Justice and Civil Society (JCS)

Justice & Civil Society, taught by the Jepson School of Leadership Studies, is a required course for all sophomore Bonners during the spring semester wherein students explore contemporary society and understandings of justice. The course includes readings on civil society, theories of justice, and analysis of poverty and related socio-economic problems. Also included in the course is community-based learning with critical reflection on community service to populations in need. Sophomores participate in this course during spring semester to provide academic connections to their Bonner work. Certain components of this course may count towards Bonner hours.

Monthly Meetings

All Bonners are required to attend each month’s meeting. Monthly meetings focus on social issues in the context of Metropolitan Richmond.

Class Meetings

All Bonners are required to attend their class meetings. Each class meeting focuses on exploring the theme of membership in communities.

One-on-Ones

One-on-ones are held each semester. Bonners meet with their Bonner advisor (freshman and sophomore meet with the coordinator and juniors and seniors meet with the director) to discuss service, academics, and career goals. One meeting per semester is mandatory, but students are welcome to schedule additional meetings as needed.

Cornerstone: Sophomore Exchange (SophEx)

SophEx is a 1-2 day cornerstone activity in which UR Bonners serve and learn with Bonners from other colleges and universities in Virginia. The goal of this event is to expose Bonners to the larger Bonner network and provide an opportunity for large-scale service planning, reflection, and networking.

Junior Curriculum

Monthly Meetings

All Bonners are required to attend each month’s meeting. Monthly meetings focus on social issues in the context of Metropolitan Richmond.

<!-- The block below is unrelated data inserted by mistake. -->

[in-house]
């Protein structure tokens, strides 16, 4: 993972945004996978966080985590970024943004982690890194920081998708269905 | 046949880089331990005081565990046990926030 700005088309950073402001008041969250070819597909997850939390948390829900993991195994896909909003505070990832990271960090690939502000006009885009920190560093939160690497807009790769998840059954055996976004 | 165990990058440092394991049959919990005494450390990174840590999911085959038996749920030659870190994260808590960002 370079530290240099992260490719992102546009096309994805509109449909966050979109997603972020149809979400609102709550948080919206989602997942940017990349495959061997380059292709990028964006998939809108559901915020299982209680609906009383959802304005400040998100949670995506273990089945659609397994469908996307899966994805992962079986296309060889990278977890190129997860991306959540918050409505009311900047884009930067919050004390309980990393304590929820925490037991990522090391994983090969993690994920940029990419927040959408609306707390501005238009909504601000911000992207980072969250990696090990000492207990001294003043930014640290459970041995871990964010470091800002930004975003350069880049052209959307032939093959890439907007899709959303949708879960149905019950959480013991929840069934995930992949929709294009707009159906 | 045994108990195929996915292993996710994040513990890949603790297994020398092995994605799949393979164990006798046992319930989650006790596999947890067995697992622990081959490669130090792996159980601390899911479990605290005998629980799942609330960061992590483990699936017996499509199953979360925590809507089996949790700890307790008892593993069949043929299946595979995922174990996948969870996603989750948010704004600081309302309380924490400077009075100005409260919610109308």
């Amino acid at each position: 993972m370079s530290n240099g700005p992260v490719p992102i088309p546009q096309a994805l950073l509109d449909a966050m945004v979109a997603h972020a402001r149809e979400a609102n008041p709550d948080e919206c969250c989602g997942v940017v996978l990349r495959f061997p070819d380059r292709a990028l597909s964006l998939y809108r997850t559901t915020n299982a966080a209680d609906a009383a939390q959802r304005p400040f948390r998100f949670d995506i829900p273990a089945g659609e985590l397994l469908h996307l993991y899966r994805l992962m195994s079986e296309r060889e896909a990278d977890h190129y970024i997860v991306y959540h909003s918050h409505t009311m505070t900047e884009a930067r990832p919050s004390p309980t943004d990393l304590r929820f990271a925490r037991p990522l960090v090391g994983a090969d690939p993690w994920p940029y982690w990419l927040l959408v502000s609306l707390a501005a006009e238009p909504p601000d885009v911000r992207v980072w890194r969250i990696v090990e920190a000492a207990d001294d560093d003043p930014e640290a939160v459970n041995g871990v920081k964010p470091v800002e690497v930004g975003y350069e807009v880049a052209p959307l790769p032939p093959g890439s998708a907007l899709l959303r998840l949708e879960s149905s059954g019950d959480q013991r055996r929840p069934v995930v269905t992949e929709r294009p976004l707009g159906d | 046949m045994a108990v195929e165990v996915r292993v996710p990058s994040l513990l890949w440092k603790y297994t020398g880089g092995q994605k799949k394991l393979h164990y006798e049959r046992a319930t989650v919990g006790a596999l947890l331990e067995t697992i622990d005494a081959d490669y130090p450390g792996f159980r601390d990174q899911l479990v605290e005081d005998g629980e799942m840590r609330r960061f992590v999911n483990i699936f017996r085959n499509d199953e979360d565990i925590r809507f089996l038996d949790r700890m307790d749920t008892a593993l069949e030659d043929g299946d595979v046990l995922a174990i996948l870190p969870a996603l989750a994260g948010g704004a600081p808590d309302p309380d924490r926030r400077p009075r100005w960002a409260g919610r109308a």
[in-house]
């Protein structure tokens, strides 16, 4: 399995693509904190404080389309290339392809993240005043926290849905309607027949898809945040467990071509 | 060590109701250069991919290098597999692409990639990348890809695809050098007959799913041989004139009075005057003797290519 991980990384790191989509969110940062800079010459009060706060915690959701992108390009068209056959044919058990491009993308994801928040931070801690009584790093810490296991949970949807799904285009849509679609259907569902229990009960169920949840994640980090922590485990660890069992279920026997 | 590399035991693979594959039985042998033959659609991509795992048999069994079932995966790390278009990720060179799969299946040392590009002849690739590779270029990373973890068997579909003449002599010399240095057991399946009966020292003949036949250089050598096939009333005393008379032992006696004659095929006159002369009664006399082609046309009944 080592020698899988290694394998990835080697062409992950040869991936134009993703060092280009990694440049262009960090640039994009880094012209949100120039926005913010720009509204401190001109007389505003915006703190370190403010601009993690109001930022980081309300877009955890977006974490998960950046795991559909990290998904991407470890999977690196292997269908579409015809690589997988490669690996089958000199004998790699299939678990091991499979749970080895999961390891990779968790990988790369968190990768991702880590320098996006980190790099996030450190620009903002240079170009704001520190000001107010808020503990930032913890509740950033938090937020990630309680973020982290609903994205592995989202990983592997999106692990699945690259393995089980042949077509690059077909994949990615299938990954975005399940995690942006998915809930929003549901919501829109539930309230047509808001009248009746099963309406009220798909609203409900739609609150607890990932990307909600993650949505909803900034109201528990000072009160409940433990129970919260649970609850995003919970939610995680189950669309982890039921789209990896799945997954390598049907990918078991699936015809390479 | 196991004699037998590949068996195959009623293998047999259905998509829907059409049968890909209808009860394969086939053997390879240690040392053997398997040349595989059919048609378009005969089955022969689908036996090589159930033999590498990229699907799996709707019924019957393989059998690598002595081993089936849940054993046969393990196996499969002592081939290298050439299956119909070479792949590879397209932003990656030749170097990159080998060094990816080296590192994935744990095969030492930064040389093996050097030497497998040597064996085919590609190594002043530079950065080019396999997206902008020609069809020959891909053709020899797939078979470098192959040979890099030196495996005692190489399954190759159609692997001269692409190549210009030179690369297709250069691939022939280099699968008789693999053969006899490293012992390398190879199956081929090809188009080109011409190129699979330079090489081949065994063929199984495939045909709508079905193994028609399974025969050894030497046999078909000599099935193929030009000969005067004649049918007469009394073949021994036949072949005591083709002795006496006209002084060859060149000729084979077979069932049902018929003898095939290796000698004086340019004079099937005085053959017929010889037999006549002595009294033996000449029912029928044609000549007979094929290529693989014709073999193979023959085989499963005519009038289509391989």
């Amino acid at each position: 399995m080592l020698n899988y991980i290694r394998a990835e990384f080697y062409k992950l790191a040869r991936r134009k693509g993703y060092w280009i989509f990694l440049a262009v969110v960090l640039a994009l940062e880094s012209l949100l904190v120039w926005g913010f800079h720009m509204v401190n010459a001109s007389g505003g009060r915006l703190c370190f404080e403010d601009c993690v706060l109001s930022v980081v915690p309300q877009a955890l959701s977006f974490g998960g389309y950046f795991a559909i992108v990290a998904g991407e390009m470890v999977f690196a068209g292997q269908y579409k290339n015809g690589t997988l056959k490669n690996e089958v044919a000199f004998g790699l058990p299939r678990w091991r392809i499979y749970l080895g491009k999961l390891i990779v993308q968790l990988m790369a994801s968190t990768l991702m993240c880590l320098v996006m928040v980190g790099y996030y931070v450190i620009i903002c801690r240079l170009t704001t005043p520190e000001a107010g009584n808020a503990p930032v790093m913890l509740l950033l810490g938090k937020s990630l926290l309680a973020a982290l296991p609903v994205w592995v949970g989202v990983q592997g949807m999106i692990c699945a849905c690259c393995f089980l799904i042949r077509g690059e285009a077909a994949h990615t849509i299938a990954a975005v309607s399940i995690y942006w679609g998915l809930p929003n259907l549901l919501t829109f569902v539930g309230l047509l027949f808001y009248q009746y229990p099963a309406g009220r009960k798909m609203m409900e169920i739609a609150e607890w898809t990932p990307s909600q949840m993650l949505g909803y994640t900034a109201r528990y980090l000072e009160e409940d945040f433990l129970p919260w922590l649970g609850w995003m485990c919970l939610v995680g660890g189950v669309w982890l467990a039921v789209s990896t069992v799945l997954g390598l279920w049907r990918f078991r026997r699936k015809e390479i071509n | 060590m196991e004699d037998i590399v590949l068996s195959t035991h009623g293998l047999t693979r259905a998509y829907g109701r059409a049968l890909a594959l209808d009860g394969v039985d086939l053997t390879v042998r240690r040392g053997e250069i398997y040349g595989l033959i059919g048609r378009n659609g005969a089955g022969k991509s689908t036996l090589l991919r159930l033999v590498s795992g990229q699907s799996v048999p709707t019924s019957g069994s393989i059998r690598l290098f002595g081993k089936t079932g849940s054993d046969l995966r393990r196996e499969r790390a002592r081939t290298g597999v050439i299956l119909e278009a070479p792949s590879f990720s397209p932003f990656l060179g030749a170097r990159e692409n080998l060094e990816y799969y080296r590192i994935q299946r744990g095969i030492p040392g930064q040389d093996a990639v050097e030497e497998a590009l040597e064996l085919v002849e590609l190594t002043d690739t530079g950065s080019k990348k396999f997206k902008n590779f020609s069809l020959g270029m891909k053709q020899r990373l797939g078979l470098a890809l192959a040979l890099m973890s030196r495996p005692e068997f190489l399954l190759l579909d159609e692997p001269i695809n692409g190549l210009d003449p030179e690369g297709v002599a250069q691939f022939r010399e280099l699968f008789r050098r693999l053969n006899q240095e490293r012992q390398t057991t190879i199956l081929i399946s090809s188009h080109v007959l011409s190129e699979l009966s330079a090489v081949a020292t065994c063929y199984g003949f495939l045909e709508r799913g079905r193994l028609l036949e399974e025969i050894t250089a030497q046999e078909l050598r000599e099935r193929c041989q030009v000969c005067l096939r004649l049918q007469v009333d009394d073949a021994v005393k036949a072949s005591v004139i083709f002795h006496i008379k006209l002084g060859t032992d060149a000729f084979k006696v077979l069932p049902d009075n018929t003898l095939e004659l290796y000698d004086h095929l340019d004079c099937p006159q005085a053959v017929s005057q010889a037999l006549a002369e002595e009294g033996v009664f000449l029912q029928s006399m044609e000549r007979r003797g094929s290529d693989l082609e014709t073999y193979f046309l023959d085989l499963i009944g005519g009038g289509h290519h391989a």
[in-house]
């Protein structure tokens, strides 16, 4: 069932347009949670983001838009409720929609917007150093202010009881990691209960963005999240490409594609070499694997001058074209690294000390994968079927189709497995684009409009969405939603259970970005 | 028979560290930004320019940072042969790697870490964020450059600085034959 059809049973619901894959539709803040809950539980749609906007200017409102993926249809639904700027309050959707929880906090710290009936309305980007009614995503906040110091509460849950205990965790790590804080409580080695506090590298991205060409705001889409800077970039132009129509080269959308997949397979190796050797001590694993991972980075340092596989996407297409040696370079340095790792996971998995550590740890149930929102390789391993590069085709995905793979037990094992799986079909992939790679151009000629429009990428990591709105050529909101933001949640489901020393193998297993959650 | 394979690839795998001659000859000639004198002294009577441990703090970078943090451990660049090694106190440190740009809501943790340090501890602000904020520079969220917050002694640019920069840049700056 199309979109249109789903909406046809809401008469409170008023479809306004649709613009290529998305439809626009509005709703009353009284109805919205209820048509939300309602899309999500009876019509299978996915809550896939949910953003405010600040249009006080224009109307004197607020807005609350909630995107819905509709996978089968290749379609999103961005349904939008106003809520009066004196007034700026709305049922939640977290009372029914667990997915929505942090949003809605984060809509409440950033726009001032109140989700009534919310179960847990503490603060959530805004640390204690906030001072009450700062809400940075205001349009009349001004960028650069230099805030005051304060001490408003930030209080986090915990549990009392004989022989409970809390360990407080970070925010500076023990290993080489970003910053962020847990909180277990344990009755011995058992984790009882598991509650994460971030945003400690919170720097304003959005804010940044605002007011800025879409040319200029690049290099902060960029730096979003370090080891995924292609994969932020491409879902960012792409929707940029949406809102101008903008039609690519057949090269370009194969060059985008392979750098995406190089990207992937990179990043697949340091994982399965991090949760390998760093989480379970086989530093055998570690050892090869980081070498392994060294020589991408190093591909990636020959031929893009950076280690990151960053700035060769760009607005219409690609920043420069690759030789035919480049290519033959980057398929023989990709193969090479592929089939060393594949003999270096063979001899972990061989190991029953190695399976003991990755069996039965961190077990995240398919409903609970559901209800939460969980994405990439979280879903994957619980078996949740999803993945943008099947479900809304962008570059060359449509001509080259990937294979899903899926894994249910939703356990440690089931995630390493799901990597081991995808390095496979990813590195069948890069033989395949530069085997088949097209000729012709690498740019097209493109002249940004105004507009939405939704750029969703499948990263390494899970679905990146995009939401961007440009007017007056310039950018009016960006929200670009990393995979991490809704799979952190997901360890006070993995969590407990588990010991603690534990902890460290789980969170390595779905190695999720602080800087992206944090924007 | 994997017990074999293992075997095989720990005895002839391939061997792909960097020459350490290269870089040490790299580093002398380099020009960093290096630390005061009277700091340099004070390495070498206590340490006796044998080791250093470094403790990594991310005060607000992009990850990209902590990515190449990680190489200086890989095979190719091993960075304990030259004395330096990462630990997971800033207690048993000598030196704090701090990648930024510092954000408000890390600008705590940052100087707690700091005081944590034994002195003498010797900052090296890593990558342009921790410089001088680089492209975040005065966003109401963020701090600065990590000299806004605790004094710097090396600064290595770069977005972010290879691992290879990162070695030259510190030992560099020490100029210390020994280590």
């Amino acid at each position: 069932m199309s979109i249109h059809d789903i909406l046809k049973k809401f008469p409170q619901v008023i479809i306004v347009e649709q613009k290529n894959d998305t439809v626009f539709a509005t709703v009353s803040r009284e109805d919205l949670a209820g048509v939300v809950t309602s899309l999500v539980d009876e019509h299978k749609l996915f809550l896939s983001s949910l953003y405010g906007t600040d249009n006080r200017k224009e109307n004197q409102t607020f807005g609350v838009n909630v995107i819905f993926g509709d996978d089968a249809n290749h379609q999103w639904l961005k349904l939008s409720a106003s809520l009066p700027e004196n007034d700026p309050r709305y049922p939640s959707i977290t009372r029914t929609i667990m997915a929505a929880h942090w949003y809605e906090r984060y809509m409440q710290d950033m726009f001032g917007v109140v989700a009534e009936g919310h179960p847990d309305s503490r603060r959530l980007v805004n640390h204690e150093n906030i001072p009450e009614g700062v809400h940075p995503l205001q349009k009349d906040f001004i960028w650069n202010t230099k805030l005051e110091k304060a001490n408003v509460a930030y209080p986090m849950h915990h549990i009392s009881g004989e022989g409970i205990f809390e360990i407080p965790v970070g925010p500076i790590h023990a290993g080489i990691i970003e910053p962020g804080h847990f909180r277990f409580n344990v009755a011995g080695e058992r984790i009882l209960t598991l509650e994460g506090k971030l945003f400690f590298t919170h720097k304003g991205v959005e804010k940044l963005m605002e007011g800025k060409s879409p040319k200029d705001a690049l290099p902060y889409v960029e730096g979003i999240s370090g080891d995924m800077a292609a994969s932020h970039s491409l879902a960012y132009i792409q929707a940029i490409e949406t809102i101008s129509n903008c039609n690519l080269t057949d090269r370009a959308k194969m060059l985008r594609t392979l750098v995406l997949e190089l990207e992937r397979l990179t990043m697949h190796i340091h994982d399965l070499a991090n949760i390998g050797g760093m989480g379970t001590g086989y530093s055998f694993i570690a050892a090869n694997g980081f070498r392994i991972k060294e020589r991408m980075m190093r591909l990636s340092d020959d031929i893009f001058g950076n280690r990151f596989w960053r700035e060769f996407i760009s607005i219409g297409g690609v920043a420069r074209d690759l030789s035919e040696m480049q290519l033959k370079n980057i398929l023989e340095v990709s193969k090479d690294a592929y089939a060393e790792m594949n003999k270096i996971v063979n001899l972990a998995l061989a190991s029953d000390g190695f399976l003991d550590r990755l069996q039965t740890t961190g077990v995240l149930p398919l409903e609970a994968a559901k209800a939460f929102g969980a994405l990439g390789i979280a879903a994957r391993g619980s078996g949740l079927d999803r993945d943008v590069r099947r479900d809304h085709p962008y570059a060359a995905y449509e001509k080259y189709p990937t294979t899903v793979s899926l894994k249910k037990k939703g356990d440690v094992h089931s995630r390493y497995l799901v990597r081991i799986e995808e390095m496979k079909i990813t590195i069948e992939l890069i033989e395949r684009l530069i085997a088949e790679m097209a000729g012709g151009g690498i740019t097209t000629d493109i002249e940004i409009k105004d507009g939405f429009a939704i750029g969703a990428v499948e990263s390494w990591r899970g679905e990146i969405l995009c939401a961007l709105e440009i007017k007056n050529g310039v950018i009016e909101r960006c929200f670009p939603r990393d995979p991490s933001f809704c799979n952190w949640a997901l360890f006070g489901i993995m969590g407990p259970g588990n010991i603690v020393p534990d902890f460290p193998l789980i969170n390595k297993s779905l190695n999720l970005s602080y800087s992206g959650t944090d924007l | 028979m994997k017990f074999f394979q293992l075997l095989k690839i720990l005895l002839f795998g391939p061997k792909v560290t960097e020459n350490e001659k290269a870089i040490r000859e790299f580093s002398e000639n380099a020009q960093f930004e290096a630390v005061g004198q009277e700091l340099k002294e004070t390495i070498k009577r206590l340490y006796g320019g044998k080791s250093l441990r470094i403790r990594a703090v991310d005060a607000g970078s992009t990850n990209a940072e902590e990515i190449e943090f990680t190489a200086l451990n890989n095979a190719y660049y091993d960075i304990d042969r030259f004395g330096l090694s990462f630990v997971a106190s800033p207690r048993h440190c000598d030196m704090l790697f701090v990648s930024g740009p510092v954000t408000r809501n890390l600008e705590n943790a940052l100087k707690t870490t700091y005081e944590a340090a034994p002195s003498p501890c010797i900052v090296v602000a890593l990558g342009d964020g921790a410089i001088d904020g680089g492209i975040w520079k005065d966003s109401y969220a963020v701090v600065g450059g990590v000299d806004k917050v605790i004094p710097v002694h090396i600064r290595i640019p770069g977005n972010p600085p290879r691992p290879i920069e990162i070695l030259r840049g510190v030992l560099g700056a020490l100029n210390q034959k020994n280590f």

Class Meetings

All Bonners are required to attend their class meetings. Each class meeting focuses on exploring the theme of membership in communities.

One-on-Ones

One-on-ones are held each semester. Bonners meet with their Bonner advisor (freshman and sophomore meet with the coordinator and juniors and seniors meet with the director) to discuss service, academics, and career goals. One meeting per semester is mandatory, but students are welcome to schedule additional meetings as needed.

Cornerstone: Junior Journey (JJ)

During Junior Journey, juniors explore social issues in Richmond to reflect on their membership as an active leader in the community.

Senior Curriculum

Monthly Meetings

All Bonners are required to attend each month’s meeting. Monthly meetings focus on social issues in the context of Metropolitan Richmond.

Class Meetings

All Bonners are required to attend their class meetings. Each class meeting focuses on exploring the theme of membership in communities.

One-on-Ones

One-on-ones are held each semester. Bonners meet with their Bonner advisor (freshman and sophomore meet with the coordinator and juniors and seniors meet with the director) to discuss service, academics, and career goals. One meeting per semester is mandatory, but students are welcome to schedule additional meetings as needed.

Cornerstone: Presentations of Learning (POLs)

Presentations of Learning (POLs) have been a Bonner Center for Civic Engagement tradition for years at the University of Richmond, providing engaged learners an opportunity to share the impact of community engagement on their learning, growth, and development. For Bonner Scholars, it is the senior cornerstone activity, much like First Year Trip, Sophomore Exchange, and Junior Journey are the freshman, sophomore, and junior cornerstones respectively.

Walk-On Curriculum

The first year curriculum lays a strong foundation for a holistic Scholar experience.  Therefore, as an incoming Bonner, Walk-On Scholars follow the first year curriculum regardless of their graduating year. Walk-on Scholars can exclude Justice & Civil Society from their curriculum if they so choose.

After the first year in the Program, Walk-On Scholars follow the curriculum of their respective graduating class.